Only You Can Prevent Property Tax Increases

Start a conversation.

Ask them why.

When local elected officials choose to spend more and raise property taxes, they need to clearly explain why the government needs the money more than the people they represent.


Is your property tax bill growing faster than your family’s budget? For many Iowans, that is true, and they let us know. Last year, hundreds of ITR members contacted us wanting more information about their property taxes.

To help Iowans understand how their local governments are doing, AND to give the taxpayer a voice, ITR created a searchable online database that compares community growth to the property taxes levied by schools, cities, and counties in response to those requests.

Iowans feel strongly about their property taxes. In fact, we hear more complaints about property taxes than any other tax.

“Just because my house is worth more doesn’t mean I have more dollars to pay taxes.”

“I’m buying less for myself because I have to pay the government more.”

“Property tax increases are making it hard to afford my house. What I’ve worked 50 years to build up, they’re taking away from me.”

Property taxes are complicated and confusing. A significant amount of confusion comes from the fact that your most recent tax bill was determined over a year ago.

By the time you get your bill, it is too late to do anything except feel frustrated, get angry, and complain. However, it doesn't have to be this way.

After selecting your local government (school district, city, or county), gives you a 10-year history and a simple, one-click form to send a message to the elected officials who determine your property tax bill.


Are your community’s taxes reasonable?

Here is an example of the information provided by for the Ames School District:

The blue line on the chart is a combination of population growth (or decline) plus inflation. It represents a reasonable growth rate in a local government's budget: when population or enrollment increases, the amount of taxes collected will probably grow as well, because more services have to be provided by local governments. Additionally, inflation increases the cost of providing those services.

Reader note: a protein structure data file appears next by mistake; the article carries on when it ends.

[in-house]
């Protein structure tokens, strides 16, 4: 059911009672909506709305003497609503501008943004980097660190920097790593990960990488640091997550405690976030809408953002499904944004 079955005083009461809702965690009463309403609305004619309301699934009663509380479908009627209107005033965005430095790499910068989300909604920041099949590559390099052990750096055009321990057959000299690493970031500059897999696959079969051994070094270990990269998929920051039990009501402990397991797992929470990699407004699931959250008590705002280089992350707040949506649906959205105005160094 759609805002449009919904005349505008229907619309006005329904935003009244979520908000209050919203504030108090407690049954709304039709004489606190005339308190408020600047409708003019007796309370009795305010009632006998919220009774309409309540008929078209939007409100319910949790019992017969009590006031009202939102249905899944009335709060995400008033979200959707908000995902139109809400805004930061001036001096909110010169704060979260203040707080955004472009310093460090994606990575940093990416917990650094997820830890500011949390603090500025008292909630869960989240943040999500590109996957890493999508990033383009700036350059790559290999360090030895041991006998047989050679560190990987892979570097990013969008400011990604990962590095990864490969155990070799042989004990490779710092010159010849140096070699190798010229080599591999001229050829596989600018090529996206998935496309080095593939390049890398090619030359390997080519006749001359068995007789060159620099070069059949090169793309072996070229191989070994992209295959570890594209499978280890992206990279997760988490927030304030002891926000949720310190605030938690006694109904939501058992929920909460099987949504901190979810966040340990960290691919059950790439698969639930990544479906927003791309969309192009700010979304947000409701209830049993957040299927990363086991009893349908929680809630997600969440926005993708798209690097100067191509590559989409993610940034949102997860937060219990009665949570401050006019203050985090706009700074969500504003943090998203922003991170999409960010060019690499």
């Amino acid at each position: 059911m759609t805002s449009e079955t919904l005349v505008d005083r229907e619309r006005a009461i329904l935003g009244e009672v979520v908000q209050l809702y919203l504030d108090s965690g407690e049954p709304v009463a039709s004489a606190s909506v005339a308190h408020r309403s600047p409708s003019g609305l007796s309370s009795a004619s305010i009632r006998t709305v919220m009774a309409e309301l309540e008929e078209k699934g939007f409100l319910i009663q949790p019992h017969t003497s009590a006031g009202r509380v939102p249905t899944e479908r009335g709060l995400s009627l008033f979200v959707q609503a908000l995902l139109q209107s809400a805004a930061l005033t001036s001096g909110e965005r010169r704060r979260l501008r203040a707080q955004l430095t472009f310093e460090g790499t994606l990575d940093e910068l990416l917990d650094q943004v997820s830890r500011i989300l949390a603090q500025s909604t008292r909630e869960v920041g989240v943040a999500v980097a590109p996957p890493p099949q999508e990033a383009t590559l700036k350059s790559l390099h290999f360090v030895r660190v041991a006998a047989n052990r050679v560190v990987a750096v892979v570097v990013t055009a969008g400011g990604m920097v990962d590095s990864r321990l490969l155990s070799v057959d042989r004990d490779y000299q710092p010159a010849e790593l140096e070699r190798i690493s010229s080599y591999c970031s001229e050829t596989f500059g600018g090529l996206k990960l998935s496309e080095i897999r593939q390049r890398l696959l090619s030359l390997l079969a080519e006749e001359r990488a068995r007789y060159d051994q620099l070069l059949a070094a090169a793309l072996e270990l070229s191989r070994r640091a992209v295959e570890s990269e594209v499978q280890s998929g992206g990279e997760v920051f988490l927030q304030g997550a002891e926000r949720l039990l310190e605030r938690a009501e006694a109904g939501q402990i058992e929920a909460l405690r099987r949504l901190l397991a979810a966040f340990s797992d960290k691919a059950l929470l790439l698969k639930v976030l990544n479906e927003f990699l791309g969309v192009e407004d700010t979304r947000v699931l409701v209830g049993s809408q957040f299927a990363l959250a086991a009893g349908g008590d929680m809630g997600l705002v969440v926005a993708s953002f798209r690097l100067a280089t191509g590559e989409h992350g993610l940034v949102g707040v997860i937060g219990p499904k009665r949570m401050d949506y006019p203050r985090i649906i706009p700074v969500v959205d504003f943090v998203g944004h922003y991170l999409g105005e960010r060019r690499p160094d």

The red line is the percent change in total property taxes collected.

Look at the gap between the red and blue lines and percent totals.

A small gap shows the local elected officials are managing their budget within the growth of their community. A large gap shows they have chosen to spend more than what some Iowans consider to be reasonable.

The red button below the line charts will let you easily email your local elected officials.

It is important that a conversation takes place between you, the taxpayer, and your local elected officials. You may agree with their decisions and think your community is moving in the right direction. Or you may disagree completely. Either way, they need to hear from you.


What causes property taxes to increase?

Here are the top three reasons:

    1. Local government spending.
    2. Local government spending.
    3. Local government spending.

When local elected officials choose to spend more and raise property taxes, they need to clearly explain why the government needs the money more than the people they represent.

The information provided on is intended to be used as a way to start an informed conversation with the people who determine how much you pay in property taxes: your local school board, city council, and county supervisors.

In the coming months, we will add additional data to the site, making it even easier for you to understand your tax burden, as well as compare it to other communities across the state. We’ll even be sure to let you know when decisions are being made that will impact your next property tax bill!

It's easy for elected officials to spend more when the taxpayer keeps QUIETLY paying the bill.

So, speak up and make your voice heard!


Subscribe To Our Newsletter